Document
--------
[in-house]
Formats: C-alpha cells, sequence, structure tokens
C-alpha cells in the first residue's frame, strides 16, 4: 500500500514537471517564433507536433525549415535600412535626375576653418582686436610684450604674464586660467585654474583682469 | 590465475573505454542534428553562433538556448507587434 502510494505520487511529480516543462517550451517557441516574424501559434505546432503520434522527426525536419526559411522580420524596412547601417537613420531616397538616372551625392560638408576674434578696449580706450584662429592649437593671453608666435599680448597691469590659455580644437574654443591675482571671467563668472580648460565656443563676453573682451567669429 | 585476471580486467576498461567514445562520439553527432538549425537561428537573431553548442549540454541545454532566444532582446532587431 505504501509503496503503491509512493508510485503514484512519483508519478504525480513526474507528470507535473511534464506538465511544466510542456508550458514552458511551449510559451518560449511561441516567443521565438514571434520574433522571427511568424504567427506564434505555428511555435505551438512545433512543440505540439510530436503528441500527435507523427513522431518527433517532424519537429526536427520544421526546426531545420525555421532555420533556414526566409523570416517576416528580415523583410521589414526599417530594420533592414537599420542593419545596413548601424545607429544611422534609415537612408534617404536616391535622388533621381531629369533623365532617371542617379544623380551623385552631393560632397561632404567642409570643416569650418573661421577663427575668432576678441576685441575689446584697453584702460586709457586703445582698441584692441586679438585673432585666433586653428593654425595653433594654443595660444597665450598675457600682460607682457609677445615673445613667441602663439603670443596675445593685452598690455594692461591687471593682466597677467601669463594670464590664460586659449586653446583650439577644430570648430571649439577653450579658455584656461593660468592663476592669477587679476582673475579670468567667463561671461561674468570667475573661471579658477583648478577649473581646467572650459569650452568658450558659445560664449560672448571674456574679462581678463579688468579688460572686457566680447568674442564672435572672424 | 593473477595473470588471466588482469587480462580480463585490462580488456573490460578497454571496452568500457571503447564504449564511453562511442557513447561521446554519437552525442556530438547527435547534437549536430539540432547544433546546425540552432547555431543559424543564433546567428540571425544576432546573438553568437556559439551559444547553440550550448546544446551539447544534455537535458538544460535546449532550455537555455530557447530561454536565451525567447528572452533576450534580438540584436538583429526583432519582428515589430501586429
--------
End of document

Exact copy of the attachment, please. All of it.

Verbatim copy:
[in-house]
Formats: C-alpha cells, sequence, structure tokens
C-alpha cells in the first residue's frame, strides 16, 4: 500500500514537471517564433507536433525549415535600412535626375576653418582686436610684450604674464586660467585654474583682469 | 590465475573505454542534428553562433538556448507587434 502510494505520487511529480516543462517550451517557441516574424501559434505546432503520434522527426525536419526559411522580420524596412547601417537613420531616397538616372551625392560638408576674434578696449580706450584662429592649437593671453608666435599680448597691469590659455580644437574654443591675482571671467563668472580648460565656443563676453573682451567669429 | 585476471580486467576498461567514445562520439553527432538549425537561428537573431553548442549540454541545454532566444532582446532587431 505504501509503496503503491509512493508510485503514484512519483508519478504525480513526474507528470507535473511534464506538465511544466510542456508550458514552458511551449510559451518560449511561441516567443521565438514571434520574433522571427511568424504567427506564434505555428511555435505551438512545433512543440505540439510530436503528441500527435507523427513522431518527433517532424519537429526536427520544421526546426531545420525555421532555420533556414526566409523570416517576416528580415523583410521589414526599417530594420533592414537599420542593419545596413548601424545607429544611422534609415537612408534617404536616391535622388533621381531629369533623365532617371542617379544623380551623385552631393560632397561632404567642409570643416569650418573661421577663427575668432576678441576685441575689446584697453584702460586709457586703445582698441584692441586679438585673432585666433586653428593654425595653433594654443595660444597665450598675457600682460607682457609677445615673445613667441602663439603670443596675445593685452598690455594692461591687471593682466597677467601669463594670464590664460586659449586653446583650439577644430570648430571649439577653450579658455584656461593660468592663476592669477587679476582673475579670468567667463561671461561674468570667475573661471579658477583648478577649473581646467572650459569650452568658450558659445560664449560672448571674456574679462581678463579688468579688460572686457566680447568674442564672435572672424 | 593473477595473470588471466588482469587480462580480463585490462580488456573490460578497454571496452568500457571503447564504449564511453562511442557513447561521446554519437552525442556530438547527435547534437549536430539540432547544433546546425540552432547555431543559424543564433546567428540571425544576432546573438553568437556559439551559444547553440550550448546544446551539447544534455537535458538544460535546449532550455537555455530557447530561454536565451525567447528572452533576450534580438540584436538583429526583432519582428515589430501586429